A former Rwandan politician has been found guilty of masterminding the massacre of tens of thousands of Rwandans during the country’s ghastly 1994 genocide.
The former mayor of Nyakizu in southern Rwanda, Ladislas Ntaganzwa, was handed a life sentence by a Rwandan court for his role in the massacre on Thursday, Aljazeera reports, citing a court spokesperson.
Ntaganzwa was charged in 1996 on charges of direct and public incitement to commit genocide, murder, and rape.
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The genocide began on April 6, 1994, when a plane carrying Rwandan President Juvenal Habyarimana and his Burundian counterpart Cyprien Ntaryamira was shot down.
Hutu extremists blamed the Tutsi rebel group, the Rwandan Patriotic Front (RPF) of the downing of the plane. This led to the launch of a well-organized annihilation campaign that claimed the lives of over 800,000 people, mostly from the minority Tutsi community.
“Ladislas Ntaganzwa was today sentenced to life imprisonment over genocide crimes committed during the genocide against Tutsi in 1994,” the outlet quoted court spokesman Harrison Mutabazi saying on Thursday.
Ntaganzwa was said to have plotted the extermination of Rwanda’s Tutsi population and personally instructed their annihilation. More than 25,000 Tutsi civilians were killed following his orders.
Meanwhile, Ntaganzwa served notice that he would be appealing his conviction. He was arrested in December 2015 in the Democratic Republic of the Congo after the United States placed $5m bounty on him. He has been in custody since March 2016.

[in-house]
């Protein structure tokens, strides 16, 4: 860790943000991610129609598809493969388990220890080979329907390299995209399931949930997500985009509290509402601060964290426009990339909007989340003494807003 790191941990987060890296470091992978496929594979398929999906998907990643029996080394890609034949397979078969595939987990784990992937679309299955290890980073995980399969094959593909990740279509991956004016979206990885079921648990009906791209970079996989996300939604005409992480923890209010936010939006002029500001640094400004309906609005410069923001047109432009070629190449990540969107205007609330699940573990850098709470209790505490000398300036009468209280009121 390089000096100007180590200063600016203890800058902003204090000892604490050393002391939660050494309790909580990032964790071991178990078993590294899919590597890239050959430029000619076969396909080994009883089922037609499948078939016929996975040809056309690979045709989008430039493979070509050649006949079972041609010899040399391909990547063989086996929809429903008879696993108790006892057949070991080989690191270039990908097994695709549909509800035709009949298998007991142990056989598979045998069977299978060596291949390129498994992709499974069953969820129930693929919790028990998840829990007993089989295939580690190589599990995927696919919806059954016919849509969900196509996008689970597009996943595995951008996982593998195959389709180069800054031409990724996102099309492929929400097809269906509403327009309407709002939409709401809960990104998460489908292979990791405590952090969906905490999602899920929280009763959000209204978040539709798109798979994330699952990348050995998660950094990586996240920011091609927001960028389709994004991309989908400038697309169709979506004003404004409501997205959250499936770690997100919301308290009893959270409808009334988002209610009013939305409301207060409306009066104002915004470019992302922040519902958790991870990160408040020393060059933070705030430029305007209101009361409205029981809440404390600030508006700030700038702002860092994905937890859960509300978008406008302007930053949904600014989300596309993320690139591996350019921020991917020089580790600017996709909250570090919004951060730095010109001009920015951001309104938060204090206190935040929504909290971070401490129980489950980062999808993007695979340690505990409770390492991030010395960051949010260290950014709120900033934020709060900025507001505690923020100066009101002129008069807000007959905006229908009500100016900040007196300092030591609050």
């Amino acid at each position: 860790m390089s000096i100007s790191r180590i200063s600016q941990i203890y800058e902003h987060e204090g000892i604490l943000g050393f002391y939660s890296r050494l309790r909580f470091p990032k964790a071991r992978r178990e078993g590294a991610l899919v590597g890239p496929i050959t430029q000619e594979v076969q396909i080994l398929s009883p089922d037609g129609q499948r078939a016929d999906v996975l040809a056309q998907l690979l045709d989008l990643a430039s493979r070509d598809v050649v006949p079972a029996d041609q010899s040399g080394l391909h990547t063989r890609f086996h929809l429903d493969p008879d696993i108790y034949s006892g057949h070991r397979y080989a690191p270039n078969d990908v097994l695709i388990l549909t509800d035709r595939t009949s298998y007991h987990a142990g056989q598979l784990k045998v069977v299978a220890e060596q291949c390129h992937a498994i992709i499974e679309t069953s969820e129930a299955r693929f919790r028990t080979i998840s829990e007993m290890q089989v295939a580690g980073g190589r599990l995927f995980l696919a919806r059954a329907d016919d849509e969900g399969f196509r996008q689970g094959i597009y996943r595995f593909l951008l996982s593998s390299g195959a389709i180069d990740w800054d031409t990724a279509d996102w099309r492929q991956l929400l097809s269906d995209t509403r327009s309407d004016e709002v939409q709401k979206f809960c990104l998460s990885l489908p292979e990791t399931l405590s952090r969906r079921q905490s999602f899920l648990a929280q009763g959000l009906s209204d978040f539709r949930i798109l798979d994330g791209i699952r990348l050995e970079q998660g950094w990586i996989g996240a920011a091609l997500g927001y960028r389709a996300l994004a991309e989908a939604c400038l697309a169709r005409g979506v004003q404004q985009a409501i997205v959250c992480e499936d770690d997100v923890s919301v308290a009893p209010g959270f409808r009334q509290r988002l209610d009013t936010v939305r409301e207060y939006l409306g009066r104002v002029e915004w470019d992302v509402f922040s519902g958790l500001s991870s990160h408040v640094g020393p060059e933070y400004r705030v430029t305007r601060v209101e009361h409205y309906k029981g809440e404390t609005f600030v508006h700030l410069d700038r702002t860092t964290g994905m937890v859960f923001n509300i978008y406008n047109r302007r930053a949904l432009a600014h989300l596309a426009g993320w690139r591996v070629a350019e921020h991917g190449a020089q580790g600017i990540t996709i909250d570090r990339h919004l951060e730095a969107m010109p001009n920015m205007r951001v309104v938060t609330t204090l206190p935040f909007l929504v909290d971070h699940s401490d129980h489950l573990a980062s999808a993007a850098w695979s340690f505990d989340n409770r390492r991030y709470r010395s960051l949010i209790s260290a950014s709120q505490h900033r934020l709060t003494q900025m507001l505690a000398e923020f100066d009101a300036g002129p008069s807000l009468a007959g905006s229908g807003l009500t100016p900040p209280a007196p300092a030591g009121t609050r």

His lawyer, Alexis Musonera, was quoted by Reuters saying: “We plan to appeal because evidence in the hearing was based on witnesses’ testimony but that was not enough as some witnesses were contradicting themselves. We are not happy about this lengthy life jail term.”
The 84-year-old was arrested by French security forces earlier this month in a flat in Asnieres-Sur-Seine, where he was living under a false identity apparently with the help of his children.
A Hutu businessman, Kabuga is believed to have been the main financier of militias that massacred about 800,000 ethnic Tutsis and moderate Hutus over 100 days during the 1994 Rwandan genocide.
In 1997, the UN’s International Criminal Tribunal for Rwanda indicted Kabuga on seven counts of genocide, complicity in genocide, direct and public incitement to commit genocide, attempt to commit genocide, conspiracy to commit genocide, persecution, and extermination.
Rwandan prosecutors say Kabuga used his companies to import machetes and gardening tools that were used to slaughter people in the East African country. The businessman is also accused of setting up the media that urged people to kill anyone who was from the ethnic Tutsi.